Mira Murati, who is responsible for the team that works on the development of artificial intelligence models such as ChatGPT, the popular chatbot, or DALL-E, believes that AI should be regulated to prevent its misuse and thus “is aligned with the human values”. The OpenAI technology director has stated in an interview with the magazine Time that, although these types of technologies are still somewhat new, it is not early for politicians to get involved because of the great impact they are going to have.
Murati, who has not hesitated to mention the benefits of ChatGPT and its “immense potential” in education, has also confessed to having doubts about the use of this AI by users. “How do you get the model to do what you want it to do, and how do you ensure it’s aligned with human intent and ultimately in service to humanity?” she details. He further states that there are many social impact and other “ethical and philosophical” questions that the OpenAI team must consider.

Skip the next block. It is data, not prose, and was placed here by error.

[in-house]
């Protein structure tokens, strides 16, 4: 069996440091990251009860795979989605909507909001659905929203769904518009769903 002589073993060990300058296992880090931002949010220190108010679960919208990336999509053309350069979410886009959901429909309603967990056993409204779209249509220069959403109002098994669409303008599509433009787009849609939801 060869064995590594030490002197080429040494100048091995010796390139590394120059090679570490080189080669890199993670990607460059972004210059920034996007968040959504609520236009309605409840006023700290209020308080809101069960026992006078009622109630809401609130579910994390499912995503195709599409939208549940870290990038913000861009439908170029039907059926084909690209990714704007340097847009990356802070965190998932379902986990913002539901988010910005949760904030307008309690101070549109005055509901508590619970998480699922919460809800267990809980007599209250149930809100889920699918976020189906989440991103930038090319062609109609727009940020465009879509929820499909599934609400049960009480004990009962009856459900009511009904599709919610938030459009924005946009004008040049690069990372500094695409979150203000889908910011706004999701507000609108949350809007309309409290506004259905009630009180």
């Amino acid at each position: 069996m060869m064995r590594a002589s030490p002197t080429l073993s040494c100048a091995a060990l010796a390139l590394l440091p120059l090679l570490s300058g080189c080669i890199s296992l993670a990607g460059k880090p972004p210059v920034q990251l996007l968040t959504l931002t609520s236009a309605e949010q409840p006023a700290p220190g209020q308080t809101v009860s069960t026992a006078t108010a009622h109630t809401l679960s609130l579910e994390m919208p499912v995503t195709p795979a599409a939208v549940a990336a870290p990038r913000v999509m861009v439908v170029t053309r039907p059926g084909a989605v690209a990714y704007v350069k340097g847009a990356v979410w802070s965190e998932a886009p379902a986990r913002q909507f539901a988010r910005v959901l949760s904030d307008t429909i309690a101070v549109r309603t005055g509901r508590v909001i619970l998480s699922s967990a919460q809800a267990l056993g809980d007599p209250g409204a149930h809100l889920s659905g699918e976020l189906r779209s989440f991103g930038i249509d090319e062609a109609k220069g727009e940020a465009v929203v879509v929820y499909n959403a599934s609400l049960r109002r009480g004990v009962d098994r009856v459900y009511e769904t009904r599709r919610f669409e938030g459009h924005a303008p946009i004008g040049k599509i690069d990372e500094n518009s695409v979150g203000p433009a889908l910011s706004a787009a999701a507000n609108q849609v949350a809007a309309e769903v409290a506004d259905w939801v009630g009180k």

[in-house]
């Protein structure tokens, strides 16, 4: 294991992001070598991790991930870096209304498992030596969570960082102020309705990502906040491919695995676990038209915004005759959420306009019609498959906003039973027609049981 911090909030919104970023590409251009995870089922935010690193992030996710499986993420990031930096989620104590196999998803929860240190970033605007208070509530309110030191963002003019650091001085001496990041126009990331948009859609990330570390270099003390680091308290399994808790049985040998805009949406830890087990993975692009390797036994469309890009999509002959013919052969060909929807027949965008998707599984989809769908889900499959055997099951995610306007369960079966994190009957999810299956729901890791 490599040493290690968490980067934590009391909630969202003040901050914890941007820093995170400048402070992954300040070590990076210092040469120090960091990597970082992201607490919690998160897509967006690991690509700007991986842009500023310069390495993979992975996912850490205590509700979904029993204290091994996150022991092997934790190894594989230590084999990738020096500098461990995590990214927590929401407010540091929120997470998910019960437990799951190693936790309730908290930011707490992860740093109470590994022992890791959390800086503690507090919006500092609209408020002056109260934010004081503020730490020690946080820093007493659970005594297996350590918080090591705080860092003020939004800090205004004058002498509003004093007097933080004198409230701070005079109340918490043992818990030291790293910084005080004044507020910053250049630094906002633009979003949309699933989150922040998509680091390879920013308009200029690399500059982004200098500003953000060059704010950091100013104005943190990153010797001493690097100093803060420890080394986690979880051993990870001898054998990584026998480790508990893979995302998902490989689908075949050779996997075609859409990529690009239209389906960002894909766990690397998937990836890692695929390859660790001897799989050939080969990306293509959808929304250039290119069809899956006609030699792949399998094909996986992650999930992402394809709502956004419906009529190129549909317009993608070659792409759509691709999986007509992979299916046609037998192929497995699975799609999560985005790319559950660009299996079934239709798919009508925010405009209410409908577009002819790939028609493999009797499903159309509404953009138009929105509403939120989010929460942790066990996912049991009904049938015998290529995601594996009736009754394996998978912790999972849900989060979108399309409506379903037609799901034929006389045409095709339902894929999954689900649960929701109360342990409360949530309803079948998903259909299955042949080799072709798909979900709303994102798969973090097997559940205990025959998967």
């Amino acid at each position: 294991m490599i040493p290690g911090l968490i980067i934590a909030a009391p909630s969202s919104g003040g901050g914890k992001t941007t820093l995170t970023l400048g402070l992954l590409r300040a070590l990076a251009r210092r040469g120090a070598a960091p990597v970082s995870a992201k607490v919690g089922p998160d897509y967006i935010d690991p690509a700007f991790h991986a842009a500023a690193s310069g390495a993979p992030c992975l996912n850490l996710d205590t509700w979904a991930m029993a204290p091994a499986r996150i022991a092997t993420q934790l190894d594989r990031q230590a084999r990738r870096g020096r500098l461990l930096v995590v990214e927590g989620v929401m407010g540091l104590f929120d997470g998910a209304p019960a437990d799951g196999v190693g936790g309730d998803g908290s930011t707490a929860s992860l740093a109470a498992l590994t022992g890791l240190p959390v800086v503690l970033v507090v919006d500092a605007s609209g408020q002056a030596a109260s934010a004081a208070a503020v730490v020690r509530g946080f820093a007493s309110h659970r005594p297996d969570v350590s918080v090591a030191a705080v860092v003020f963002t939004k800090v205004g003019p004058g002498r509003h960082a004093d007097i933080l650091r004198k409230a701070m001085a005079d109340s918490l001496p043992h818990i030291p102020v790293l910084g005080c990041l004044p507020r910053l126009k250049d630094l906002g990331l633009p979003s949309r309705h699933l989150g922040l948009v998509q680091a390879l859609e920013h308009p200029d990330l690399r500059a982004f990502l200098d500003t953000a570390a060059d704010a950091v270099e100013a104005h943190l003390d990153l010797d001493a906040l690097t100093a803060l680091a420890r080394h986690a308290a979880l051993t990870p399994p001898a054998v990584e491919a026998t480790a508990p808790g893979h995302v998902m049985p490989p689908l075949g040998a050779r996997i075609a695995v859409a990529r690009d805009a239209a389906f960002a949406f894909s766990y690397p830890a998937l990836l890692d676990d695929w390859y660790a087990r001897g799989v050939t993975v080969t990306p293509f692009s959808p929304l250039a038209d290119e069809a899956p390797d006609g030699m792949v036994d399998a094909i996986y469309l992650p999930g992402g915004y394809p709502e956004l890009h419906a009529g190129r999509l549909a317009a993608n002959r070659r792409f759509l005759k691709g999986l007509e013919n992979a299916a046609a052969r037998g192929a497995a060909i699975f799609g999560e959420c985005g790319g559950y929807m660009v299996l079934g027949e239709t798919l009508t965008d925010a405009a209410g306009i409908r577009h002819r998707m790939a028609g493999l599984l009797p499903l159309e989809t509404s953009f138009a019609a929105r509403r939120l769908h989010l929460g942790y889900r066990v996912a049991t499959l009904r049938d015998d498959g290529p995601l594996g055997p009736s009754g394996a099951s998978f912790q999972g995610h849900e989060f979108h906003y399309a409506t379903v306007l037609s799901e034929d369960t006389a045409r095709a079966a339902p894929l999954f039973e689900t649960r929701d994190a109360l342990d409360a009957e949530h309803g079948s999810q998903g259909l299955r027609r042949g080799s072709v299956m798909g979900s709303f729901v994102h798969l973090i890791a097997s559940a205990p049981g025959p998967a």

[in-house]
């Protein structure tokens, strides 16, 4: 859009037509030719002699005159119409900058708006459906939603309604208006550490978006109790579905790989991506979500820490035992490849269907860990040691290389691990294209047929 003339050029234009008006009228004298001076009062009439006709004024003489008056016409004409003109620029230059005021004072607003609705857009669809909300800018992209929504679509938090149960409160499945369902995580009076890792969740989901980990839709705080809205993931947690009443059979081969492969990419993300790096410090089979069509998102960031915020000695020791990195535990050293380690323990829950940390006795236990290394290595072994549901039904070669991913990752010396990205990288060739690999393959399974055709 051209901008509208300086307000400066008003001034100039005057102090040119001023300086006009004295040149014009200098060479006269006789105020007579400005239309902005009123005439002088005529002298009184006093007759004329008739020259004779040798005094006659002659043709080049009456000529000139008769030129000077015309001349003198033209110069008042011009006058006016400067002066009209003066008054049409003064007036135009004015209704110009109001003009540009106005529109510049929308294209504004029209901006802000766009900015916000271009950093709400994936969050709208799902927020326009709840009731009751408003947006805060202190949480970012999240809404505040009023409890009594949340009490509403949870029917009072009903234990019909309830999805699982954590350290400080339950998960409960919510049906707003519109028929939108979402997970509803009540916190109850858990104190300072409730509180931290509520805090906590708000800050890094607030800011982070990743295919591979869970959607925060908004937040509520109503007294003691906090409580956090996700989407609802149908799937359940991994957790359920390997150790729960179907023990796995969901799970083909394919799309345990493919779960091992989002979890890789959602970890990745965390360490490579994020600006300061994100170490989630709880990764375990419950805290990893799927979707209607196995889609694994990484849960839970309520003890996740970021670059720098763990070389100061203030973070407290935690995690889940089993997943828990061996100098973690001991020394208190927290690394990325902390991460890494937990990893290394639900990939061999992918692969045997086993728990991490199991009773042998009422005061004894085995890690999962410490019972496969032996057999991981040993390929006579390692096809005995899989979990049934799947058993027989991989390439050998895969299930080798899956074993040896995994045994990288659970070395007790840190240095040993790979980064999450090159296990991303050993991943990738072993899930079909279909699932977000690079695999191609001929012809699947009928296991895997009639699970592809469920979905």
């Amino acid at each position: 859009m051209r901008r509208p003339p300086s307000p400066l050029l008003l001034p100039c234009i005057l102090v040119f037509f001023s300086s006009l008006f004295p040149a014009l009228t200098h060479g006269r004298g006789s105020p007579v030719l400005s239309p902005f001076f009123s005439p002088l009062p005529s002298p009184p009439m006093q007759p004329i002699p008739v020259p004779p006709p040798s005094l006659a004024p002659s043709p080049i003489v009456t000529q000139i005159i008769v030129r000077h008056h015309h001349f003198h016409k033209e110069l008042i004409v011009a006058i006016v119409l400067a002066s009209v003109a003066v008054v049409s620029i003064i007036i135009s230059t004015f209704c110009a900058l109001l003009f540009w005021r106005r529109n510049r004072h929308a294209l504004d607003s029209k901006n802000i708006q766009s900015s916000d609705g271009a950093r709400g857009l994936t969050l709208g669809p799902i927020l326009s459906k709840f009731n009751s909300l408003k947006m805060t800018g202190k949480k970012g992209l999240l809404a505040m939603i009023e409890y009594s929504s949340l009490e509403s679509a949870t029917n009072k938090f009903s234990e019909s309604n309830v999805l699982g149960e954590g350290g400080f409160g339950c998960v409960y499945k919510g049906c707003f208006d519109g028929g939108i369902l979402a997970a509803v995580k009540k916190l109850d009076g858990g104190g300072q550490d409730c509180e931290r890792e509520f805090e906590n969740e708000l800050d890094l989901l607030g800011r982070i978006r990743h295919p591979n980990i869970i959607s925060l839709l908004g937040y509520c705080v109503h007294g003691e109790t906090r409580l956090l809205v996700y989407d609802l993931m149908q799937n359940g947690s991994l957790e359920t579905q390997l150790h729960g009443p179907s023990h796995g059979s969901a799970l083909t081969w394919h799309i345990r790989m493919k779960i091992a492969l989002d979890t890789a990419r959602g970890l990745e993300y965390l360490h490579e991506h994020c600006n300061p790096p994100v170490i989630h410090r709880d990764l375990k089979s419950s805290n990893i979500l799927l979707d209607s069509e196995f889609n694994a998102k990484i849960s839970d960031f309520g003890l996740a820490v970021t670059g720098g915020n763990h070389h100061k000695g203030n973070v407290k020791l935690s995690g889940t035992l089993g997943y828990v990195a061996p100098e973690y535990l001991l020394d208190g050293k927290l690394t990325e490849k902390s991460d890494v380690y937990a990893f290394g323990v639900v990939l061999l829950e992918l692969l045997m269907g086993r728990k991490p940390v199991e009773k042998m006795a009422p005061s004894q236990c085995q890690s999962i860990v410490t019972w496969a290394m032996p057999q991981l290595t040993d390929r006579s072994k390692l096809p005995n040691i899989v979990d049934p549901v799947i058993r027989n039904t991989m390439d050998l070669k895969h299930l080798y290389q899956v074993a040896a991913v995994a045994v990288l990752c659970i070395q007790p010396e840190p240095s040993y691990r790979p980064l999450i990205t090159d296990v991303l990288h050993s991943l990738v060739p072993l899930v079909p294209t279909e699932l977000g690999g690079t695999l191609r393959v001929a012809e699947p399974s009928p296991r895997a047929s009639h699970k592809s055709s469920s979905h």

Murati, however, points out that although it is important that his company or others specializing in the development of AIs similar to ChatGPT ask themselves these questions, the participation of other parties is also necessary, including governments that are involved in the creation of regulations. “It is important that we bring different voices, such as philosophers, social scientists, artists and people from the humanities”, he says moments before assuring that “AI can be misused” or used by “bad actors”. “We need a lot more information in this system and a lot more information that goes beyond technologies, definitely regulators, governments and everyone else”, Murati stresses.
ChatGPT creator says it’s “not too early” to regulate AI
The OpeAI CTO also does not believe that it is too soon to start regulating AI due to the impact it could have in the future. Many companies, in fact, are actively working on the development of models similar to ChatGPT to launch them publicly and integrate them into some of their services. Google, for example, is already testing an AI capable of answering questions based on LaMDA, its natural language model.
Meanwhile, administrations and political communities, such as the European Union, are working on measures that make it possible to prohibit, for example, those artificial intelligence systems whose objective is to control citizens, or regulate the AIs with which some type of of identity theft.